Open Letter: Please Help Us Keep New Matilda Punching On


I remember a time when it took until October for things to start getting really, really silly.

But it’s only March. And things are already crazy.

When I took over New Matilda in May last year, I knew it would be a long, tough gig – one of the realities of independent media is that we run on the sniff of an oily rag, and must do a lot with a little.

I think at New Matilda, we do that particularly well. But we can’t do it without your support, and so I hope you’ll consider subscribing to New Matilda to help keep the coverage punching on.

In the past month, you will have noticed an increase in our coverage on issues like workers rights, climate change and mining. That’s courtesy of young Thom Mitchell, who came on board at the start of the year.

But we’ve also provided in-depth reporting on all the major issues from February – from the leadership spill, the pending deaths of Myuran Sukumaran and Andrew Chan, the appalling assault on Gillian Triggs, asylum seeker issues more generally, and George Brandis… we wrote a lot about George, for obvious reasons.

We broke the story of the campaign by Beyond Doubt which saw George’s email swamped in protest at his metadata laws and we weighed in on Westconnex. Amy McQuire also broke the news of SBS’s plans to axe their NITV National News service. and she also revealed how media turned away from Aboriginal protests in Canberra against child removal, preferring instead to focus on leadership speculation.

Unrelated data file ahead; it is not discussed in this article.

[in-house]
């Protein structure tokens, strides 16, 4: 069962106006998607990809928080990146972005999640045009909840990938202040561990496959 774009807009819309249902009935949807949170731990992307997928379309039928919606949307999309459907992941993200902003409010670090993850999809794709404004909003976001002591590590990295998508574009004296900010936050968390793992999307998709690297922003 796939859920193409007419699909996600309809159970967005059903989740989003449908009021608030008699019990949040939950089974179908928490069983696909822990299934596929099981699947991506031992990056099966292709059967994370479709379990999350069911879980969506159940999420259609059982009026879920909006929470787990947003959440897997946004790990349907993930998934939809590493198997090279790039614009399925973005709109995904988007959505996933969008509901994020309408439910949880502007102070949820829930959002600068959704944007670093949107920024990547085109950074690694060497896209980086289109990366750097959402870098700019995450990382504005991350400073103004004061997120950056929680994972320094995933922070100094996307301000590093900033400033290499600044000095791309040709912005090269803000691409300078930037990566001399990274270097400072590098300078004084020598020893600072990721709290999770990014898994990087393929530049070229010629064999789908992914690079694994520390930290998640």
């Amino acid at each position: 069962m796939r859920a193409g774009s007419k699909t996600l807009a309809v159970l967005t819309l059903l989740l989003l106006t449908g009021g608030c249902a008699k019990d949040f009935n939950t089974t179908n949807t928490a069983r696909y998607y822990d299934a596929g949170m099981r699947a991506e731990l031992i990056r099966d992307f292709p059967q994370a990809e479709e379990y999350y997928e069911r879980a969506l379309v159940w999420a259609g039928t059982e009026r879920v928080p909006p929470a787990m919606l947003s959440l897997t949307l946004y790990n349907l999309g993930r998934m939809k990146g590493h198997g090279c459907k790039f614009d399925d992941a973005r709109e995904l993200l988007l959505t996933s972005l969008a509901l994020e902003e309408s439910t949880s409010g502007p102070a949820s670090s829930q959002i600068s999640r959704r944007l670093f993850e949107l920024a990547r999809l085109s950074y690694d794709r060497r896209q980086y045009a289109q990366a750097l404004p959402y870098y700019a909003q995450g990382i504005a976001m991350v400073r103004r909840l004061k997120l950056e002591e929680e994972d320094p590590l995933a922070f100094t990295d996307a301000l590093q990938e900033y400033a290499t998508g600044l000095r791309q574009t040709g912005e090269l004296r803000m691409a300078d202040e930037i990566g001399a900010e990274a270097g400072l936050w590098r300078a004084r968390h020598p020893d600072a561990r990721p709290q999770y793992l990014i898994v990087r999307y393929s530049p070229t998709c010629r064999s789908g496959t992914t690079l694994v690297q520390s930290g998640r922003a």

One of the month’s more popular stories was this one by Dr Lissa Johnson – a look at empathy and how governments use yours against you. And Ii you haven’t read this stunning piece from Amy – about the impact of feminism on Aboriginal people – it’s also worth the time

Max Chalmers revealed that as the Abbott Government was leading its assault on Gillian Triggs, it was also moving kids in detention back into Nauru.

We also popped Thom Mitchell in a car and sent him north, to cover the protests in the Leard State Forest against coal mining giant Whitehaven. Thom Has also been leading the compilation of our ongoing debate about nuclear energy, and whether or not it has a role to play in tackling climate change.

Ben Eltham provided high quality coverage of the leadership spill, and Ben and Ian McAuley both broke down the truth around Joe Hockey’s intergenerational report.

We brought you details of the federal Senate inquiry into for profit higher education providers, an issue close to our heart given one of our ongoing legal battles in the Supreme Court (we’re back in there next Friday and we’ll keep you posted of the outcome).

We covered the failed coup in the Northern Territory, and a four day factory stand-off in Dandenong, along with the passing of three legends of Aboriginal affairs – Brian Johnstone, Tracker Tilmouth and Faith Bandler.

And that, folks, is just a small fraction of the stories we covered in February. Looking back on the month, it’s no wonder we’re so buggered.

I’m obviously inordinately proud of the New Matilda team – I’d them put up against any newsroom in the country. Of course, we need your help to keep them writing. So please consider subscribing today and supporting the work of independent media in Australia.

To sweeten the deal, if you’re a current subscriber to New Matilda and you re-subscribe this month – or if you subscribe to our $180 per year Keen supporter package – we’ll send you two special DVDs – Utopia, John Pilger’s epic documentary on black Australia, and Robert Stone’s Pandora’s Promise, documentary about nuclear energy.

Finally, I genuinely appreciate the support shown by our loyal readers. Without you, none of this happens. But with your support, we can continue to keep some of the bastards at least a little bit more honest some of the time.

And on that front, stand by for a very big March… watch this space.

Chris Graham 

New Matilda is independent journalism at its finest. The site has been publishing intelligent coverage of Australian and international politics, media and culture since 2004.